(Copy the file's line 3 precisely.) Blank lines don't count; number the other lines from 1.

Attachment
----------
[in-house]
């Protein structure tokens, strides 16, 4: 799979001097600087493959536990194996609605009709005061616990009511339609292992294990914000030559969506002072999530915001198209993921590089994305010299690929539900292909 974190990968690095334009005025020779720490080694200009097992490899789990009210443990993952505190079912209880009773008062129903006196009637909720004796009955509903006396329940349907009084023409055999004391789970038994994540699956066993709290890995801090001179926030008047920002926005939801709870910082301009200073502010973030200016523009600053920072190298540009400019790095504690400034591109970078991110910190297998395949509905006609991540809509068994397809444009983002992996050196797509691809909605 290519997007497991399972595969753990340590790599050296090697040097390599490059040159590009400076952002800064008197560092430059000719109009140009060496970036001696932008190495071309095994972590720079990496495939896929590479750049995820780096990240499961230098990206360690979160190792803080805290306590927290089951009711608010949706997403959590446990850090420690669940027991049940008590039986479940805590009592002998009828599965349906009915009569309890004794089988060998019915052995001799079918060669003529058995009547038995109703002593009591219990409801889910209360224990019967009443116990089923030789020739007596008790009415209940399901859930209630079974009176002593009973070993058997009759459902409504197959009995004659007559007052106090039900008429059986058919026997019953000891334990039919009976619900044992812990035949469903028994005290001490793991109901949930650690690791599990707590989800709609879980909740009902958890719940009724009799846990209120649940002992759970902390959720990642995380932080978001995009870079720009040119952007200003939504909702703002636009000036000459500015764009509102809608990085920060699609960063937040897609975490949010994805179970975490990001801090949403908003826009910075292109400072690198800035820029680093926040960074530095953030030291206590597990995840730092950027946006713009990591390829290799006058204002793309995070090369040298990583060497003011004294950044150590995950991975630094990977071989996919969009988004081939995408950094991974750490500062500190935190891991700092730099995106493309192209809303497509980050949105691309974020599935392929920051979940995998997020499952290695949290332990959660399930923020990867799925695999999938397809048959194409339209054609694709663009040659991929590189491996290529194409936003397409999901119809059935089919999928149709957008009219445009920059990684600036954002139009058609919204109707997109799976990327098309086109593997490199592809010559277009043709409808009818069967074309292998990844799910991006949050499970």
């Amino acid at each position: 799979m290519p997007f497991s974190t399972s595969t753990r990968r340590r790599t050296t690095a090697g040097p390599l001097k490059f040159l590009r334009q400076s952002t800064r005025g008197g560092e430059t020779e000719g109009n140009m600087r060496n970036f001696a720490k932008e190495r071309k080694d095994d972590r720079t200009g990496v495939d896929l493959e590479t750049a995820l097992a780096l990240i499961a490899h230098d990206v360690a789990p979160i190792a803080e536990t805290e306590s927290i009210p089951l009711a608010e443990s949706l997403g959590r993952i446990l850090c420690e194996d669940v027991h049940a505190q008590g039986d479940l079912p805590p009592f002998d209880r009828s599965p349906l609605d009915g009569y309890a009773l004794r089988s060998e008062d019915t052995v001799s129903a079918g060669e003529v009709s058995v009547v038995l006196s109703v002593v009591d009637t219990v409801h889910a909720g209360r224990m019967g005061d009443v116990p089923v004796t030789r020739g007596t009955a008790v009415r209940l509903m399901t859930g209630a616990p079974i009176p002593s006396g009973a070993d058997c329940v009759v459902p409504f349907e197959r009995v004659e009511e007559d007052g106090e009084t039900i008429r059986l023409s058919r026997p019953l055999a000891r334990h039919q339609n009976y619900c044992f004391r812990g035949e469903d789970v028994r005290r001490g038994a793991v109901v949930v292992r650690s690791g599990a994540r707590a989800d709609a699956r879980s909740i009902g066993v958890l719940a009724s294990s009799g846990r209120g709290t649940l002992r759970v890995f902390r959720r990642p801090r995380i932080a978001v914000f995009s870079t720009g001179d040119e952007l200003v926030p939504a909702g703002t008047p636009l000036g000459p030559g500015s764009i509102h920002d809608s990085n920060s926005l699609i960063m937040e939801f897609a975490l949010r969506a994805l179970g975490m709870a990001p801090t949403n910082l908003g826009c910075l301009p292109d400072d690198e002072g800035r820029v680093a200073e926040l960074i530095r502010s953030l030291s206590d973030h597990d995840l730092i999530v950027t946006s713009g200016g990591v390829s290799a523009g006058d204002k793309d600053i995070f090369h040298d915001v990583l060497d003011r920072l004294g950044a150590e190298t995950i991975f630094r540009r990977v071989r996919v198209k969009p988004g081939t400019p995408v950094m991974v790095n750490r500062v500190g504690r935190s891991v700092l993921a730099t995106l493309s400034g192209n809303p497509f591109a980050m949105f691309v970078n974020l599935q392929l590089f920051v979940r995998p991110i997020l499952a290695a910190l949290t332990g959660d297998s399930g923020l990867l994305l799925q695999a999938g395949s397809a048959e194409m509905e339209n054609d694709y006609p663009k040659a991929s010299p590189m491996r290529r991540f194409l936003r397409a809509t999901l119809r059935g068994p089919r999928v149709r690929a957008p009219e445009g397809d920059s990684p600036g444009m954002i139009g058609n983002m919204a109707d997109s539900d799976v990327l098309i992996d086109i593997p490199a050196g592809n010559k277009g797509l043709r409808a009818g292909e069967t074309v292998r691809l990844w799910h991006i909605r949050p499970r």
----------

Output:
């Amino acid at each position: 799979m290519p997007f497991s974190t399972s595969t753990r990968r340590r790599t050296t690095a090697g040097p390599l001097k490059f040159l590009r334009q400076s952002t800064r005025g008197g560092e430059t020779e000719g109009n140009m600087r060496n970036f001696a720490k932008e190495r071309k080694d095994d972590r720079t200009g990496v495939d896929l493959e590479t750049a995820l097992a780096l990240i499961a490899h230098d990206v360690a789990p979160i190792a803080e536990t805290e306590s927290i009210p089951l009711a608010e443990s949706l997403g959590r993952i446990l850090c420690e194996d669940v027991h049940a505190q008590g039986d479940l079912p805590p009592f002998d209880r009828s599965p349906l609605d009915g009569y309890a009773l004794r089988s060998e008062d019915t052995v001799s129903a079918g060669e003529v009709s058995v009547v038995l006196s109703v002593v009591d009637t219990v409801h889910a909720g209360r224990m019967g005061d009443v116990p089923v004796t030789r020739g007596t009955a008790v009415r209940l509903m399901t859930g209630a616990p079974i009176p002593s006396g009973a070993d058997c329940v009759v459902p409504f349907e197959r009995v004659e009511e007559d007052g106090e009084t039900i008429r059986l023409s058919r026997p019953l055999a000891r334990h039919q339609n009976y619900c044992f004391r812990g035949e469903d789970v028994r005290r001490g038994a793991v109901v949930v292992r650690s690791g599990a994540r707590a989800d709609a699956r879980s909740i009902g066993v958890l719940a009724s294990s009799g846990r209120g709290t649940l002992r759970v890995f902390r959720r990642p801090r995380i932080a978001v914000f995009s870079t720009g001179d040119e952007l200003v926030p939504a909702g703002t008047p636009l000036g000459p030559g500015s764009i509102h920002d809608s990085n920060s926005l699609i960063m937040e939801f897609a975490l949010r969506a994805l179970g975490m709870a990001p801090t949403n910082l908003g826009c910075l301009p292109d400072d690198e002072g800035r820029v680093a200073e926040l960074i530095r502010s953030l030291s206590d973030h597990d995840l730092i999530v950027t946006s713009g200016g990591v390829s290799a523009g006058d204002k793309d600053i995070f090369h040298d915001v990583l060497d003011r920072l004294g950044a150590e190298t995950i991975f630094r540009r990977v071989r996919v198209k969009p988004g081939t400019p995408v950094m991974v790095n750490r500062v500190g504690r935190s891991v700092l993921a730099t995106l493309s400034g192209n809303p497509f591109a980050m949105f691309v970078n974020l599935q392929l590089f920051v979940r995998p991110i997020l499952a290695a910190l949290t332990g959660d297998s399930g923020l990867l994305l799925q695999a999938g395949s397809a048959e194409m509905e339209n054609d694709y006609p663009k040659a991929s010299p590189m491996r290529r991540f194409l936003r397409a809509t999901l119809r059935g068994p089919r999928v149709r690929a957008p009219e445009g397809d920059s990684p600036g444009m954002i139009g058609n983002m919204a109707d997109s539900d799976v990327l098309i992996d086109i593997p490199a050196g592809n010559k277009g797509l043709r409808a009818g292909e069967t074309v292998r691809l990844w799910h991006i909605r949050p499970r």